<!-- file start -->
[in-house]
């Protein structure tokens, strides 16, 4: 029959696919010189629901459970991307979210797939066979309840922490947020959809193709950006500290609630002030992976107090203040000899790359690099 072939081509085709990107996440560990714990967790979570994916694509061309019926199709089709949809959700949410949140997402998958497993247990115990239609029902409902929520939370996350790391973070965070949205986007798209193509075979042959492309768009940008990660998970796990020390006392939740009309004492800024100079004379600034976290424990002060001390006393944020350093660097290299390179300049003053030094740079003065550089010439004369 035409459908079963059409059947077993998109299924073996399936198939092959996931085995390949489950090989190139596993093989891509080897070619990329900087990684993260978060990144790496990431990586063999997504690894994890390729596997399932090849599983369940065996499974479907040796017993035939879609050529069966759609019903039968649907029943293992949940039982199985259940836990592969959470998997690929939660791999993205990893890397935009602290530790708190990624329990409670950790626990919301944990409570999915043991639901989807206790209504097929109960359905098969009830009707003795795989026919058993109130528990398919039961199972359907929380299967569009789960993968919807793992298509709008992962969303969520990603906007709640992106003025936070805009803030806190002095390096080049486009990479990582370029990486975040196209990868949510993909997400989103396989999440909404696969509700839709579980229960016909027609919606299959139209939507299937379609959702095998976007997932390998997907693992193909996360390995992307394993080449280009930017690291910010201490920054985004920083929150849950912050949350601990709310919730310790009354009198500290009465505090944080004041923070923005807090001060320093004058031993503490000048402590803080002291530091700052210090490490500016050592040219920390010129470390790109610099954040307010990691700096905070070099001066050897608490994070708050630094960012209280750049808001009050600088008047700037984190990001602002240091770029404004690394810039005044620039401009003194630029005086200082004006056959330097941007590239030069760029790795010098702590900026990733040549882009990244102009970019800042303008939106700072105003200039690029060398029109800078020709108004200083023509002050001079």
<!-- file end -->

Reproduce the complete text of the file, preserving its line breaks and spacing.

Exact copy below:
[in-house]
């Protein structure tokens, strides 16, 4: 029959696919010189629901459970991307979210797939066979309840922490947020959809193709950006500290609630002030992976107090203040000899790359690099 072939081509085709990107996440560990714990967790979570994916694509061309019926199709089709949809959700949410949140997402998958497993247990115990239609029902409902929520939370996350790391973070965070949205986007798209193509075979042959492309768009940008990660998970796990020390006392939740009309004492800024100079004379600034976290424990002060001390006393944020350093660097290299390179300049003053030094740079003065550089010439004369 035409459908079963059409059947077993998109299924073996399936198939092959996931085995390949489950090989190139596993093989891509080897070619990329900087990684993260978060990144790496990431990586063999997504690894994890390729596997399932090849599983369940065996499974479907040796017993035939879609050529069966759609019903039968649907029943293992949940039982199985259940836990592969959470998997690929939660791999993205990893890397935009602290530790708190990624329990409670950790626990919301944990409570999915043991639901989807206790209504097929109960359905098969009830009707003795795989026919058993109130528990398919039961199972359907929380299967569009789960993968919807793992298509709008992962969303969520990603906007709640992106003025936070805009803030806190002095390096080049486009990479990582370029990486975040196209990868949510993909997400989103396989999440909404696969509700839709579980229960016909027609919606299959139209939507299937379609959702095998976007997932390998997907693992193909996360390995992307394993080449280009930017690291910010201490920054985004920083929150849950912050949350601990709310919730310790009354009198500290009465505090944080004041923070923005807090001060320093004058031993503490000048402590803080002291530091700052210090490490500016050592040219920390010129470390790109610099954040307010990691700096905070070099001066050897608490994070708050630094960012209280750049808001009050600088008047700037984190990001602002240091770029404004690394810039005044620039401009003194630029005086200082004006056959330097941007590239030069760029790795010098702590900026990733040549882009990244102009970019800042303008939106700072105003200039690029060398029109800078020709108004200083023509002050001079």